Friday, March 03, 2006

Paper Said to Show NSA Spying Given to Post Reporter in 2004
Paper Said to Show NSA Spying Given to Post Reporter in 2004
By Carol D. Leonnig
Washington Post Staff Writer

A classified document that an Islamic charity says is evidence of illegal government eavesdropping on its phone calls and e-mails was provided in 2004 to a Washington Post reporter, who returned it when the FBI demanded it back a few months later.

According to a source familiar with the case, the document indicated that the National Security Agency intercepted telephone conversations in the spring of 2004 between a director of the al-Haramain Islamic Foundation and lawyers for the foundation in the District.

Al-Haramain, a Saudi group that once operated in Oregon, sued the Bush administration in federal court this week, alleging it was a victim of President Bush's secret domestic eavesdropping program. Its lawyers asked a judge to privately review the classified material, which the organization contends would help prove its claim.

Treasury Department officials inadvertently provided the classified document, which was marked "top secret" and dated May 24, 2004, to al-Haramain lawyers that same month, according to FBI correspondence with The Post. Treasury was investigating the foundation for possible links to terrorists and soon designated the group a terrorist organization.

At the same time, an attorney for al-Haramain, Wendell Belew, provided a copy of the document to Post reporter David B. Ottaway. Ottaway was researching Islamic groups and individuals who had been designated terrorists by the U.S. government and were attempting to prove their innocence.

In November 2004, FBI agents approached Belew, and soon thereafter Ottaway, saying that the government had mistakenly released the document. They demanded all copies back and warned that anyone who revealed its contents could be prosecuted.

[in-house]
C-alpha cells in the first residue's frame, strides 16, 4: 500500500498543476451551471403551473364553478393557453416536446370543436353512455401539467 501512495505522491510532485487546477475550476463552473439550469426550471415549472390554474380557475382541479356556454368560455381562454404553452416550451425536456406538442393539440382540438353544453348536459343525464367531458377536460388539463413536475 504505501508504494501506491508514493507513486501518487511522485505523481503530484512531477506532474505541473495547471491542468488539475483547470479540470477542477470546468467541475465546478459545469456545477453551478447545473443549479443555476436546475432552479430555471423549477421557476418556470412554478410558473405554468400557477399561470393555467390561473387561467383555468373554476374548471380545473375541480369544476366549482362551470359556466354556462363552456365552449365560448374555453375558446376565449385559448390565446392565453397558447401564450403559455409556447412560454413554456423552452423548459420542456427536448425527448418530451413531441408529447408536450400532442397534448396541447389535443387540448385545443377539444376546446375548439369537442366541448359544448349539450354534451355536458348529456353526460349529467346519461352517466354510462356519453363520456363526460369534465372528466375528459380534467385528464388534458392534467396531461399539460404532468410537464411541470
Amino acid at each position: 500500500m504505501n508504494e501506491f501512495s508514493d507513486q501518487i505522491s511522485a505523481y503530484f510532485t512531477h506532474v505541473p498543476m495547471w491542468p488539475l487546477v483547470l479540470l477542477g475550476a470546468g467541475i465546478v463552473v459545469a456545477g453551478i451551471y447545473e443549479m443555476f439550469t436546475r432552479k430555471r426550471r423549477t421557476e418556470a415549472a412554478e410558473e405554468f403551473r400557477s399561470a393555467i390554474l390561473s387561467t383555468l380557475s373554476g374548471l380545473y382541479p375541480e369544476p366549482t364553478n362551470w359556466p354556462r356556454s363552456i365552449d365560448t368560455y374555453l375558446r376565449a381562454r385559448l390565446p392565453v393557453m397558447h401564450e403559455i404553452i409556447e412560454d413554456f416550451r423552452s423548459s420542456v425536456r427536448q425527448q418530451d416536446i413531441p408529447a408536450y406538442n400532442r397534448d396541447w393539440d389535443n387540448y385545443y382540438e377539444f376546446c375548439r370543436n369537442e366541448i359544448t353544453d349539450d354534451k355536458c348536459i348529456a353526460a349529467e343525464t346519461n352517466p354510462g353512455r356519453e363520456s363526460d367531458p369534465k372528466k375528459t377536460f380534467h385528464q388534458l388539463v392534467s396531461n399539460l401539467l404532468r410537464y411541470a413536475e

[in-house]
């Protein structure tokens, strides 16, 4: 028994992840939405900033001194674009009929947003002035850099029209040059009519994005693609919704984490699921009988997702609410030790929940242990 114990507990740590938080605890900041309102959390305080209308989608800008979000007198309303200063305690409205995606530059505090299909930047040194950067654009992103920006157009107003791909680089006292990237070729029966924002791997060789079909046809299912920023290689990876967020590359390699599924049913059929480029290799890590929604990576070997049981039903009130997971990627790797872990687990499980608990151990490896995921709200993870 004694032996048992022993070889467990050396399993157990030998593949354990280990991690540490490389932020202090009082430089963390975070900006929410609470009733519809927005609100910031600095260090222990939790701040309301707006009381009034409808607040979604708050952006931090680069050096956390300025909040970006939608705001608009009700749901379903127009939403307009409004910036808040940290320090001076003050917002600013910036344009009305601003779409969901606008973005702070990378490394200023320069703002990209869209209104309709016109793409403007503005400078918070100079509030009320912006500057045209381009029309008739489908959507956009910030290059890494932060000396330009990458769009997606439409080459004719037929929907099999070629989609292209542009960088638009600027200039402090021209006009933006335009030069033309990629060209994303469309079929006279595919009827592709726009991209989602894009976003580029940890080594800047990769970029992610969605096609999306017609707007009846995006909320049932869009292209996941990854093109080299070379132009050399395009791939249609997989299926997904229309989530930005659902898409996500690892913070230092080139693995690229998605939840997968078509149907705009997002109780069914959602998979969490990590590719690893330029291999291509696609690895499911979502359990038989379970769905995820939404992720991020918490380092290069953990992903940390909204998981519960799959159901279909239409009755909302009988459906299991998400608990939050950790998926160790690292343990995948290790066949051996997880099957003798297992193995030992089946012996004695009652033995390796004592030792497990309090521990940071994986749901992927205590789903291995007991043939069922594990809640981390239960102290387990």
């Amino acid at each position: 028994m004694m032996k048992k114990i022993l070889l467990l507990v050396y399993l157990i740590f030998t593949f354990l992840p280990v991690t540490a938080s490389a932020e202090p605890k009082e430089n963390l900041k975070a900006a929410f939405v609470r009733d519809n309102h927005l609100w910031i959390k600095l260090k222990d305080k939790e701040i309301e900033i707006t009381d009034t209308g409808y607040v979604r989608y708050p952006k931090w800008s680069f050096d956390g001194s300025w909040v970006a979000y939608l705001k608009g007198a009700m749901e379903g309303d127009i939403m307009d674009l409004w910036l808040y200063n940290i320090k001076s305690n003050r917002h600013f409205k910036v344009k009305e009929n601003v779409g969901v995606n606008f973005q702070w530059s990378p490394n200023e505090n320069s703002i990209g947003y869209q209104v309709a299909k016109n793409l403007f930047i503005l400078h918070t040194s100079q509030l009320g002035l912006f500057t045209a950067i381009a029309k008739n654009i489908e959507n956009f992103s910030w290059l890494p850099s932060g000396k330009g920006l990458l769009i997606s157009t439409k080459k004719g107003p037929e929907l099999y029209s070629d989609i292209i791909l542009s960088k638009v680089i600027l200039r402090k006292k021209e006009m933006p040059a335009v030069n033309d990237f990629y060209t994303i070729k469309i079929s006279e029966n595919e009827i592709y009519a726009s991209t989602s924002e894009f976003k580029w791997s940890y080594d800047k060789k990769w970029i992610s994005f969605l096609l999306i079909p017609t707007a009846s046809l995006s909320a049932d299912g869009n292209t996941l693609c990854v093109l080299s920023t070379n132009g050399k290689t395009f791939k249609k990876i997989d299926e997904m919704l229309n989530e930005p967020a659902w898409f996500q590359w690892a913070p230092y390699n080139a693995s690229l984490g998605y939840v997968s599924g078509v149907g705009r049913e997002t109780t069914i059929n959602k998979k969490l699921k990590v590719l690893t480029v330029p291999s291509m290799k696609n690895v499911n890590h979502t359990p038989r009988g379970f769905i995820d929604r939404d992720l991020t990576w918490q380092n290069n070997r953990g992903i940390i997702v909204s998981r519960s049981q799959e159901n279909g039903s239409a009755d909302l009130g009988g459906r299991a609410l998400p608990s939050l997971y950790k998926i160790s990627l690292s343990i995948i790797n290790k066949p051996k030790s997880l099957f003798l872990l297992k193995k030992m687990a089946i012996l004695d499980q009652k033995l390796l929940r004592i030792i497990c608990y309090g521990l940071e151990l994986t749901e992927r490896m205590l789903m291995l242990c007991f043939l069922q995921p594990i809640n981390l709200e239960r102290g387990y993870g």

Ottaway declined to discuss the contents of the document other than to confirm it appeared to be a summary of one or more conversations intercepted by the government.

"The FBI said that . . . it contained highly sensitive national security information," Ottaway said yesterday in a statement. "I returned it after consulting with Washington Post editors and lawyers, and concluding that it was not relevant to what I was working on at the time."

Leonard Downie Jr., executive editor of The Post, also declined to discuss the document but said it did not directly aid Ottaway's reporting.

"At the time we had this document, it was before we had any knowledge of the eavesdropping program. Without that knowledge, the document provided no useful information," Downie said. "At the time, all we knew was that this document was not relevant to David's reporting."

Tom Nelson, an attorney for al-Haramain who filed the suit, declined to comment yesterday on whether the document Ottaway reviewed was the same as the classified material he hopes to present to the judge as part of al-Haramain's lawsuit.

The suit contends that the government's interception of conversations between al-Haramain officer Suliman al-Buthe in Saudi Arabia and lawyers Belew and Asim Ghafoor in Washington violated the Fourth Amendment, attorney-client privilege and the federal law that requires a court warrant to tap certain domestic phone conversations.

Researcher Julie Tate contributed to this report.